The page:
Ann Transl Med. 2020 Sep;8(17):1085. doi: 10.21037/atm-20-5622.
BACKGROUND: Colorectal cancer is among the most prominent malignant tumors endangering human health, with affected populations exhibiting an increasingly younger trend. The Kirsten ras (KRAS) gene acts as a crucial regulator in this disease and influences multiple signaling pathways. In the present study, the KRAS gene mutation-induced alteration of intestinal flora in colorectal cancer patients was explored, and the intestinal microbes that may be affected by the KRAS gene were examined to provide new insights into the diagnosis and treatment of colorectal cancer.
METHODS: Deoxyribonucleic acid (DNA) was extracted from 177 colorectal cancer patients in our hospital. The mutation of the KRAS gene was subsequently detected using real-time fluorescence quantitative polymerase chain reaction (qPCR), and survival analysis was performed. Moreover, genomic DNA was extracted from the fecal microbes in 30 of these patients, and the differences in the intestinal flora between mutation and non-mutation groups were evaluated using linear discriminant analysis (LDA) Effect size (LEfSe) analysis.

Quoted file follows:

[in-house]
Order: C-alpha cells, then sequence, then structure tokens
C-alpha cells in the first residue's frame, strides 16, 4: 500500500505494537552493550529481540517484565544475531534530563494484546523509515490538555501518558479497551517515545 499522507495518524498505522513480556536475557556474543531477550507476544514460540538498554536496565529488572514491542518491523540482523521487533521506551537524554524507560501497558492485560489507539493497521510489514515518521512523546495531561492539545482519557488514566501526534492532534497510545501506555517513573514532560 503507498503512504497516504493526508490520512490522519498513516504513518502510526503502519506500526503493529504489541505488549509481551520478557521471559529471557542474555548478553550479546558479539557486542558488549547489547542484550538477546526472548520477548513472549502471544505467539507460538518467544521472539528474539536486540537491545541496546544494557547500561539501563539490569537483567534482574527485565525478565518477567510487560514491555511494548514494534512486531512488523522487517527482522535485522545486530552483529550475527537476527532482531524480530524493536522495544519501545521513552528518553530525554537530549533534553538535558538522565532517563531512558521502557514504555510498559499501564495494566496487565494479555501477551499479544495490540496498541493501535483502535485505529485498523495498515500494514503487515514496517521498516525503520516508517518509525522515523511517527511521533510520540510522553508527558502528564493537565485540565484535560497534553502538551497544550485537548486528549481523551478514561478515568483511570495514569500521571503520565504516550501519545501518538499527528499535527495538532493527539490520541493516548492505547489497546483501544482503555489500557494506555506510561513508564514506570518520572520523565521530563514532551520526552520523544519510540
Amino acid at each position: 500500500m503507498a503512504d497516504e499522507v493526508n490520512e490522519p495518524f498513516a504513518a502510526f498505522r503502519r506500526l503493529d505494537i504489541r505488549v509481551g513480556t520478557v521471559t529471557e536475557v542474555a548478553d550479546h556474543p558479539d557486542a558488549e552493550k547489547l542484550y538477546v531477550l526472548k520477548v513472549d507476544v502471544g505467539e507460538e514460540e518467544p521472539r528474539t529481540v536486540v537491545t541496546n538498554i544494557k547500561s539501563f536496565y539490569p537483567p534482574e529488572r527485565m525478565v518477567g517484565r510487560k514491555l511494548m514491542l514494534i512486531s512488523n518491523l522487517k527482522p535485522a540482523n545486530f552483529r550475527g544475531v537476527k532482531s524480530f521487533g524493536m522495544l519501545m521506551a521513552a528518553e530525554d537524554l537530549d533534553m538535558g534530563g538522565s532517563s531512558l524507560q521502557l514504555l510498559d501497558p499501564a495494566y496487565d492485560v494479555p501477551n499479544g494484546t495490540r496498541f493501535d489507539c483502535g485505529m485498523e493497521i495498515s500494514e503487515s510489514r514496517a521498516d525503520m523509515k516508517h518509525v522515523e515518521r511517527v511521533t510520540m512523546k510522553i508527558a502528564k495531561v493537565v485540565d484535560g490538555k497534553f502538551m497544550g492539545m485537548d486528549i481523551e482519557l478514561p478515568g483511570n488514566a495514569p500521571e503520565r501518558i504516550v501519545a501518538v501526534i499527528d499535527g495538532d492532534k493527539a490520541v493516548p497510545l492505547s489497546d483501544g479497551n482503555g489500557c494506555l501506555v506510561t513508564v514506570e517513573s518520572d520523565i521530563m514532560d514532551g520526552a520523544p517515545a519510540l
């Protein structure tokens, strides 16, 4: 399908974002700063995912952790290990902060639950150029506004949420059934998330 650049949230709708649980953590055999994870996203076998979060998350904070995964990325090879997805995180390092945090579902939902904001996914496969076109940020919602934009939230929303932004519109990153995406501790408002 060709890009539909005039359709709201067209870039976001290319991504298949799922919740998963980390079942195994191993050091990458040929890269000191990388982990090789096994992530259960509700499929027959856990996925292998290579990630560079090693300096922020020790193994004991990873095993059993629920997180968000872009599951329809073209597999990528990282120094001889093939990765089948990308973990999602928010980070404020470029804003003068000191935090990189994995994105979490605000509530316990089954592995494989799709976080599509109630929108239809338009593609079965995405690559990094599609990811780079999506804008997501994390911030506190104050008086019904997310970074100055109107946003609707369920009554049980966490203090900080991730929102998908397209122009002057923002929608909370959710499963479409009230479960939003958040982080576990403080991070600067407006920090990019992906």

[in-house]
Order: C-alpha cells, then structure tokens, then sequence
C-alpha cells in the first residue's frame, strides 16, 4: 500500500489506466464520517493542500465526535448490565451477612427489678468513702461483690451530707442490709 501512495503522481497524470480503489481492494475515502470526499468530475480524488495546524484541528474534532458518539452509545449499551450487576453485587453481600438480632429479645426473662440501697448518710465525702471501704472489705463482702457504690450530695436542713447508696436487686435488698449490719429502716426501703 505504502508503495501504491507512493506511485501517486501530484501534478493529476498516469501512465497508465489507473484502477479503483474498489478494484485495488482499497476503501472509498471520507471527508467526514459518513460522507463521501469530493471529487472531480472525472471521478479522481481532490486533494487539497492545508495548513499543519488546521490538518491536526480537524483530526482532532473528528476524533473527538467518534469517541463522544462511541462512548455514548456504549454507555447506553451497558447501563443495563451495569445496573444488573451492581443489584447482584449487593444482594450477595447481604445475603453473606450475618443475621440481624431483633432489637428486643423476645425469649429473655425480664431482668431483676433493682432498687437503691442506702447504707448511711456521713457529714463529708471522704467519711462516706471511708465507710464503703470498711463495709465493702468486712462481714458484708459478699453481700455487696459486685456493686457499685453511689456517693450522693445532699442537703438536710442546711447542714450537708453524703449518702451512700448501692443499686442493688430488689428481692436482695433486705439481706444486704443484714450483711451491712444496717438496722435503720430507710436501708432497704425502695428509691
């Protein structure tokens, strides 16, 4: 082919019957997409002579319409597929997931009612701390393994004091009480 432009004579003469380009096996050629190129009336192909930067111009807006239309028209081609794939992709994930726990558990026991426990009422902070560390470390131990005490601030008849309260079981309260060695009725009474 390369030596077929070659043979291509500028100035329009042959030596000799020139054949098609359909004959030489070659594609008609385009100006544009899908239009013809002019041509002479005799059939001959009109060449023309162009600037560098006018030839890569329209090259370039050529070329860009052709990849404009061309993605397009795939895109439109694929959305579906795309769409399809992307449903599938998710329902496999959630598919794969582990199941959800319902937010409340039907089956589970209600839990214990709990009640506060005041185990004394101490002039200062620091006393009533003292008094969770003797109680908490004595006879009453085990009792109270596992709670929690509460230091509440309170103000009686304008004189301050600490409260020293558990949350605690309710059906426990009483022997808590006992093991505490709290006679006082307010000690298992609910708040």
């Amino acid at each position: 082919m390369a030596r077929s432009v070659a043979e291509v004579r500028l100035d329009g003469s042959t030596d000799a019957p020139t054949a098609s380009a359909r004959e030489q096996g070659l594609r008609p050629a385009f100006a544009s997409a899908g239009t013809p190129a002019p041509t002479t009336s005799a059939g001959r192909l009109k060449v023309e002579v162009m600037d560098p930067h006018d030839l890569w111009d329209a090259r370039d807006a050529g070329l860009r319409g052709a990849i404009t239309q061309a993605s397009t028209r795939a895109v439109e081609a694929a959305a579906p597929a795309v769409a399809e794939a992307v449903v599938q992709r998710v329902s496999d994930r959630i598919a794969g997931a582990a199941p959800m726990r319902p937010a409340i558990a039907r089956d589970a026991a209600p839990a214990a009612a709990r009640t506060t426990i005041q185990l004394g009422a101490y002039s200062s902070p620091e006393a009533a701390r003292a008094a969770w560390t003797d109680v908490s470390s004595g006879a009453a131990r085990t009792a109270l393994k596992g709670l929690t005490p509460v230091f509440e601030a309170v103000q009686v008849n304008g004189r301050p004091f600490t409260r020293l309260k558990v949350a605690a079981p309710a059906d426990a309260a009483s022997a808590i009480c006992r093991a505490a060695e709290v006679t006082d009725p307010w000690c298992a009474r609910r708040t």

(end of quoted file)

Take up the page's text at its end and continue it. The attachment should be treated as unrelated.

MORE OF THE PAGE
RESULTS: KRAS gene mutation substantially affected the distant metastasis of colorectal cancer, and the survival prognosis in the non-mutation group was significantly superior compared to the mutation group. The mutation group had a notably higher prevalence of microbes including Roseburia, Parabacteroides, Metascardovia, Staphylococcus, Staphylococcaceae, and Bacillales than the non-mutation group. The presence of microbes in the non-mutation group, such as Clostridiales, Bacteroidetes, Lachnospiraceae, Coprococcus, and Ruminococcaceae was markedly higher than in the mutation group. Firmicutes were negatively correlated with the presence of Actinomyces and Bacteroidetes, while Bacteroidetes were positively associated with the level of Actinomyces.
CONCLUSIONS: In colorectal cancer, KRAS gene mutation can remarkably affect the survival prognosis and change the composition and abundance of intestinal flora, such as Roseburia, Parabacteroides, Metascardovia, Staphylococcus, and Bacillales, thereby influencing tumor development.